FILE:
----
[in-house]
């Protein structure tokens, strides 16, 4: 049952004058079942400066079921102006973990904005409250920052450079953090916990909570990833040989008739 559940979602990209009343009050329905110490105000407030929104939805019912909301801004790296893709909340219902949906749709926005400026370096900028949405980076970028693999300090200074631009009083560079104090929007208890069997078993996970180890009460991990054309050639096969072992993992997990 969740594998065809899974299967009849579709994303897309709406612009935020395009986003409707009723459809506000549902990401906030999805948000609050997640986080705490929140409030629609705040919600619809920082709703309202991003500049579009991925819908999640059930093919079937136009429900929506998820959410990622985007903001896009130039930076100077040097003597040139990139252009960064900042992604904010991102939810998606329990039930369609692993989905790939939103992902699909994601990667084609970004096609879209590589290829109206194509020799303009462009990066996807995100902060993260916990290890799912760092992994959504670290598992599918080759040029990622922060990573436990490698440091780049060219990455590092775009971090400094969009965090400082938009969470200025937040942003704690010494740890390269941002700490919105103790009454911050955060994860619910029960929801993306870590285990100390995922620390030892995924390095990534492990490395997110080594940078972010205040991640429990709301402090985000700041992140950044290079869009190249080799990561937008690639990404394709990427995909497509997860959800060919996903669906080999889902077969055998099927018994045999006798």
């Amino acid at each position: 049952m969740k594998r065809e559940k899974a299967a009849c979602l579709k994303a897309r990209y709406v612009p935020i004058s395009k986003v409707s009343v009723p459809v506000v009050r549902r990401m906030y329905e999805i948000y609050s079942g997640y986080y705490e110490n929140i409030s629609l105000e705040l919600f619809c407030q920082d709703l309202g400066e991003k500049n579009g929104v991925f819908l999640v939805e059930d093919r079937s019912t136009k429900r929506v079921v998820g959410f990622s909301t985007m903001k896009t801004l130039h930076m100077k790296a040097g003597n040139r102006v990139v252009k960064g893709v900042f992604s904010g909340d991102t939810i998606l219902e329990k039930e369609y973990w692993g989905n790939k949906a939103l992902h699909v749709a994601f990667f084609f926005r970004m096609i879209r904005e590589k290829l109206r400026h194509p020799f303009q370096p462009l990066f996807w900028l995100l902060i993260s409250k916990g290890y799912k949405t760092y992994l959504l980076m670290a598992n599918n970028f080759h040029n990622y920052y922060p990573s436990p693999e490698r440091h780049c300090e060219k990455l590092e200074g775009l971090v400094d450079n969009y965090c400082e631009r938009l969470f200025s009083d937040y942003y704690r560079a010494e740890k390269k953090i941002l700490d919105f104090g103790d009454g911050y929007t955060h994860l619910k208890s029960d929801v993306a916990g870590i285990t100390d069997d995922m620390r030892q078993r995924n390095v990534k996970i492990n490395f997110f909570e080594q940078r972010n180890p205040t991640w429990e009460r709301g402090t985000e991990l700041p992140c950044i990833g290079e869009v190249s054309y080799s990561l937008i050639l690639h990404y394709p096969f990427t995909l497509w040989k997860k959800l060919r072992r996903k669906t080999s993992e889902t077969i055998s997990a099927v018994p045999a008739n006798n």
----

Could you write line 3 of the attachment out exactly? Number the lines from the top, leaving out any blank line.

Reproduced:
């Amino acid at each position: 049952m969740k594998r065809e559940k899974a299967a009849c979602l579709k994303a897309r990209y709406v612009p935020i004058s395009k986003v409707s009343v009723p459809v506000v009050r549902r990401m906030y329905e999805i948000y609050s079942g997640y986080y705490e110490n929140i409030s629609l105000e705040l919600f619809c407030q920082d709703l309202g400066e991003k500049n579009g929104v991925f819908l999640v939805e059930d093919r079937s019912t136009k429900r929506v079921v998820g959410f990622s909301t985007m903001k896009t801004l130039h930076m100077k790296a040097g003597n040139r102006v990139v252009k960064g893709v900042f992604s904010g909340d991102t939810i998606l219902e329990k039930e369609y973990w692993g989905n790939k949906a939103l992902h699909v749709a994601f990667f084609f926005r970004m096609i879209r904005e590589k290829l109206r400026h194509p020799f303009q370096p462009l990066f996807w900028l995100l902060i993260s409250k916990g290890y799912k949405t760092y992994l959504l980076m670290a598992n599918n970028f080759h040029n990622y920052y922060p990573s436990p693999e490698r440091h780049c300090e060219k990455l590092e200074g775009l971090v400094d450079n969009y965090c400082e631009r938009l969470f200025s009083d937040y942003y704690r560079a010494e740890k390269k953090i941002l700490d919105f104090g103790d009454g911050y929007t955060h994860l619910k208890s029960d929801v993306a916990g870590i285990t100390d069997d995922m620390r030892q078993r995924n390095v990534k996970i492990n490395f997110f909570e080594q940078r972010n180890p205040t991640w429990e009460r709301g402090t985000e991990l700041p992140c950044i990833g290079e869009v190249s054309y080799s990561l937008i050639l690639h990404y394709p096969f990427t995909l497509w040989k997860k959800l060919r072992r996903k669906t080999s993992e889902t077969i055998s997990a099927v018994p045999a008739n006798n």